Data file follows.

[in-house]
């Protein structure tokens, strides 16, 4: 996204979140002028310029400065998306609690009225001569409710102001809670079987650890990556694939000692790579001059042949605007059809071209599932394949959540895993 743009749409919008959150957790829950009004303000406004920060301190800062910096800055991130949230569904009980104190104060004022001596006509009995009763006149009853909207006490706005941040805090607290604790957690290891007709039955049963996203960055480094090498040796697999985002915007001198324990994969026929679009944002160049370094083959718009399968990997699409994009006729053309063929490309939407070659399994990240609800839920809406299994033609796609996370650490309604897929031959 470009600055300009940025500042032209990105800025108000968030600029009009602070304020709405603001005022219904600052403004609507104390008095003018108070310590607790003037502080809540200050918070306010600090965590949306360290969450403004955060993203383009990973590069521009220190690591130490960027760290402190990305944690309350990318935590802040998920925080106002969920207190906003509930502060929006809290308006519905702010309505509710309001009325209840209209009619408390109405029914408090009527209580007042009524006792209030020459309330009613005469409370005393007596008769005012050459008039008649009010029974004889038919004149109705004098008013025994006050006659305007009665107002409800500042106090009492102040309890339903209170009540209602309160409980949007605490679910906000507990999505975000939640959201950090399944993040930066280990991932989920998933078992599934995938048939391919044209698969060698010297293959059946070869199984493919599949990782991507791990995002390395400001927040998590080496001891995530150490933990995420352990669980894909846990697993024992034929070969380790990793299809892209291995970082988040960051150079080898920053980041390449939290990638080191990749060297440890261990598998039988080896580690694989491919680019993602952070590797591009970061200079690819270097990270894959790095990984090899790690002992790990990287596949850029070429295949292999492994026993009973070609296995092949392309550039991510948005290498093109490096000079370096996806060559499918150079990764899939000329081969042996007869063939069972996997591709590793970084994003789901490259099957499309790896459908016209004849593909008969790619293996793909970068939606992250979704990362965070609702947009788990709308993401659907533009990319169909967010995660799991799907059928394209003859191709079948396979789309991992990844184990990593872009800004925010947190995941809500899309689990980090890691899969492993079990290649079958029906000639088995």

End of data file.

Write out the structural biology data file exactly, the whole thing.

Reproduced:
[in-house]
């Protein structure tokens, strides 16, 4: 996204979140002028310029400065998306609690009225001569409710102001809670079987650890990556694939000692790579001059042949605007059809071209599932394949959540895993 743009749409919008959150957790829950009004303000406004920060301190800062910096800055991130949230569904009980104190104060004022001596006509009995009763006149009853909207006490706005941040805090607290604790957690290891007709039955049963996203960055480094090498040796697999985002915007001198324990994969026929679009944002160049370094083959718009399968990997699409994009006729053309063929490309939407070659399994990240609800839920809406299994033609796609996370650490309604897929031959 470009600055300009940025500042032209990105800025108000968030600029009009602070304020709405603001005022219904600052403004609507104390008095003018108070310590607790003037502080809540200050918070306010600090965590949306360290969450403004955060993203383009990973590069521009220190690591130490960027760290402190990305944690309350990318935590802040998920925080106002969920207190906003509930502060929006809290308006519905702010309505509710309001009325209840209209009619408390109405029914408090009527209580007042009524006792209030020459309330009613005469409370005393007596008769005012050459008039008649009010029974004889038919004149109705004098008013025994006050006659305007009665107002409800500042106090009492102040309890339903209170009540209602309160409980949007605490679910906000507990999505975000939640959201950090399944993040930066280990991932989920998933078992599934995938048939391919044209698969060698010297293959059946070869199984493919599949990782991507791990995002390395400001927040998590080496001891995530150490933990995420352990669980894909846990697993024992034929070969380790990793299809892209291995970082988040960051150079080898920053980041390449939290990638080191990749060297440890261990598998039988080896580690694989491919680019993602952070590797591009970061200079690819270097990270894959790095990984090899790690002992790990990287596949850029070429295949292999492994026993009973070609296995092949392309550039991510948005290498093109490096000079370096996806060559499918150079990764899939000329081969042996007869063939069972996997591709590793970084994003789901490259099957499309790896459908016209004849593909008969790619293996793909970068939606992250979704990362965070609702947009788990709308993401659907533009990319169909967010995660799991799907059928394209003859191709079948396979789309991992990844184990990593872009800004925010947190995941809500899309689990980090890691899969492993079990290649079958029906000639088995």